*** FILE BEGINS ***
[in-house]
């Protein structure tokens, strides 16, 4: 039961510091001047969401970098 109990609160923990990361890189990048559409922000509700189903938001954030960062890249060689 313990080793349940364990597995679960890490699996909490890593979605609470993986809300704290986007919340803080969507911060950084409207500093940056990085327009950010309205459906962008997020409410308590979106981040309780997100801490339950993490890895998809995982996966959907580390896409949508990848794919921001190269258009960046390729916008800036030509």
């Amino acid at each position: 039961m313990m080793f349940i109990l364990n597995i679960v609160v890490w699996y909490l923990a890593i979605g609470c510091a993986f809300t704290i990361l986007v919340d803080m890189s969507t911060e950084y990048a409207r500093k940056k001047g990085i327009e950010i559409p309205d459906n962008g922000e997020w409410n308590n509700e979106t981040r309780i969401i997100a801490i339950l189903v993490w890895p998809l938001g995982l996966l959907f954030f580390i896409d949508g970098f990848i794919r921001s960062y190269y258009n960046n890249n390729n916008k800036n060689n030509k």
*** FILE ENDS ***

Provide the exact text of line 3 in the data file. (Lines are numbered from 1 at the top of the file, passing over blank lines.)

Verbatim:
């Amino acid at each position: 039961m313990m080793f349940i109990l364990n597995i679960v609160v890490w699996y909490l923990a890593i979605g609470c510091a993986f809300t704290i990361l986007v919340d803080m890189s969507t911060e950084y990048a409207r500093k940056k001047g990085i327009e950010i559409p309205d459906n962008g922000e997020w409410n308590n509700e979106t981040r309780i969401i997100a801490i339950l189903v993490w890895p998809l938001g995982l996966l959907f954030f580390i896409d949508g970098f990848i794919r921001s960062y190269y258009n960046n890249n390729n916008k800036n060689n030509k």